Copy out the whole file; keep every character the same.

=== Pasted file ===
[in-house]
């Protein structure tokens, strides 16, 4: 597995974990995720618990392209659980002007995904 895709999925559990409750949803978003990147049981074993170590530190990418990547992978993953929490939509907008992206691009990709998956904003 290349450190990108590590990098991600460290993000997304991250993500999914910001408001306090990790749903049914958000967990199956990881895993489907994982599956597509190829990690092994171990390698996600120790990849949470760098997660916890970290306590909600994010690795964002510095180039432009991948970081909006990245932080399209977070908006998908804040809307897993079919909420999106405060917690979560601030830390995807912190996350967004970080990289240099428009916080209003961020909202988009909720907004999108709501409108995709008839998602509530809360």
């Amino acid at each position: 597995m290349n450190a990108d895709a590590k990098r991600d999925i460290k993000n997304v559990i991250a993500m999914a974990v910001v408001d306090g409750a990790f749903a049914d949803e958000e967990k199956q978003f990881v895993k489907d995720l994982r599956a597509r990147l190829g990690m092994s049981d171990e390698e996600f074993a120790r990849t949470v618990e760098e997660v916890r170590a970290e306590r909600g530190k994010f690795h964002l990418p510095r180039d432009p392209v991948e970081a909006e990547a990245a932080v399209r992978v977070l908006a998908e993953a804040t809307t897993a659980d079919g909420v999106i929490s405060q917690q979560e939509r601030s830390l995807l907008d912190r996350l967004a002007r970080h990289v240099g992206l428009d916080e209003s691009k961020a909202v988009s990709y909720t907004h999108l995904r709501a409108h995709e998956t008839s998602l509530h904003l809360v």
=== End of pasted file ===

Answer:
[in-house]
């Protein structure tokens, strides 16, 4: 597995974990995720618990392209659980002007995904 895709999925559990409750949803978003990147049981074993170590530190990418990547992978993953929490939509907008992206691009990709998956904003 290349450190990108590590990098991600460290993000997304991250993500999914910001408001306090990790749903049914958000967990199956990881895993489907994982599956597509190829990690092994171990390698996600120790990849949470760098997660916890970290306590909600994010690795964002510095180039432009991948970081909006990245932080399209977070908006998908804040809307897993079919909420999106405060917690979560601030830390995807912190996350967004970080990289240099428009916080209003961020909202988009909720907004999108709501409108995709008839998602509530809360």
């Amino acid at each position: 597995m290349n450190a990108d895709a590590k990098r991600d999925i460290k993000n997304v559990i991250a993500m999914a974990v910001v408001d306090g409750a990790f749903a049914d949803e958000e967990k199956q978003f990881v895993k489907d995720l994982r599956a597509r990147l190829g990690m092994s049981d171990e390698e996600f074993a120790r990849t949470v618990e760098e997660v916890r170590a970290e306590r909600g530190k994010f690795h964002l990418p510095r180039d432009p392209v991948e970081a909006e990547a990245a932080v399209r992978v977070l908006a998908e993953a804040t809307t897993a659980d079919g909420v999106i929490s405060q917690q979560e939509r601030s830390l995807l907008d912190r996350l967004a002007r970080h990289v240099g992206l428009d916080e209003s691009k961020a909202v988009s990709y909720t907004h999108l995904r709501a409108h995709e998956t008839s998602l509530h904003l809360v």